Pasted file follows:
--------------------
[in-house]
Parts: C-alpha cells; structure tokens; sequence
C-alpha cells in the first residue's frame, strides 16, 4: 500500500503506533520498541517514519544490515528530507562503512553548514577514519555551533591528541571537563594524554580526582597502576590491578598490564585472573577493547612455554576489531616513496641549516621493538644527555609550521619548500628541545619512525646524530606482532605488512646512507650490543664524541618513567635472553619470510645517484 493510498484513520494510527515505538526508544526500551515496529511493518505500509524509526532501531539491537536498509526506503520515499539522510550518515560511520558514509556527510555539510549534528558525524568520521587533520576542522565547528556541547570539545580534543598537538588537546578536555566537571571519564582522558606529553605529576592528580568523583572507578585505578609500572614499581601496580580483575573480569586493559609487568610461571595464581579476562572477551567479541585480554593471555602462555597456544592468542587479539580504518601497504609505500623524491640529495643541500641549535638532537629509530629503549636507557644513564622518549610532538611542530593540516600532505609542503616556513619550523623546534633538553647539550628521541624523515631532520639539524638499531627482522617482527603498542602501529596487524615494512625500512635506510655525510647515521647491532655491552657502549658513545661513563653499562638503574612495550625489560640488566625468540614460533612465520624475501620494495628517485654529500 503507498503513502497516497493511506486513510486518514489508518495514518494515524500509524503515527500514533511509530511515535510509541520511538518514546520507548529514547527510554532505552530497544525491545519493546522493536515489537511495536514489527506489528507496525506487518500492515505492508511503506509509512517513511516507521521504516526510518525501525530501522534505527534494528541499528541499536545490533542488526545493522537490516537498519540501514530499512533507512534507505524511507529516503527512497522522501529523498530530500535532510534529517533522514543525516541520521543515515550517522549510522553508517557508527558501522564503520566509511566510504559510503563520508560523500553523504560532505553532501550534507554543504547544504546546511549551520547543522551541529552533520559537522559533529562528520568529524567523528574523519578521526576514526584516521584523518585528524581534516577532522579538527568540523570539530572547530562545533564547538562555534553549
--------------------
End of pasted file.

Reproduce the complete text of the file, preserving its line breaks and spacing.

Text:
[in-house]
Parts: C-alpha cells; structure tokens; sequence
C-alpha cells in the first residue's frame, strides 16, 4: 500500500503506533520498541517514519544490515528530507562503512553548514577514519555551533591528541571537563594524554580526582597502576590491578598490564585472573577493547612455554576489531616513496641549516621493538644527555609550521619548500628541545619512525646524530606482532605488512646512507650490543664524541618513567635472553619470510645517484 493510498484513520494510527515505538526508544526500551515496529511493518505500509524509526532501531539491537536498509526506503520515499539522510550518515560511520558514509556527510555539510549534528558525524568520521587533520576542522565547528556541547570539545580534543598537538588537546578536555566537571571519564582522558606529553605529576592528580568523583572507578585505578609500572614499581601496580580483575573480569586493559609487568610461571595464581579476562572477551567479541585480554593471555602462555597456544592468542587479539580504518601497504609505500623524491640529495643541500641549535638532537629509530629503549636507557644513564622518549610532538611542530593540516600532505609542503616556513619550523623546534633538553647539550628521541624523515631532520639539524638499531627482522617482527603498542602501529596487524615494512625500512635506510655525510647515521647491532655491552657502549658513545661513563653499562638503574612495550625489560640488566625468540614460533612465520624475501620494495628517485654529500 503507498503513502497516497493511506486513510486518514489508518495514518494515524500509524503515527500514533511509530511515535510509541520511538518514546520507548529514547527510554532505552530497544525491545519493546522493536515489537511495536514489527506489528507496525506487518500492515505492508511503506509509512517513511516507521521504516526510518525501525530501522534505527534494528541499528541499536545490533542488526545493522537490516537498519540501514530499512533507512534507505524511507529516503527512497522522501529523498530530500535532510534529517533522514543525516541520521543515515550517522549510522553508517557508527558501522564503520566509511566510504559510503563520508560523500553523504560532505553532501550534507554543504547544504546546511549551520547543522551541529552533520559537522559533529562528520568529524567523528574523519578521526576514526584516521584523518585528524581534516577532522579538527568540523570539530572547530562545533564547538562555534553549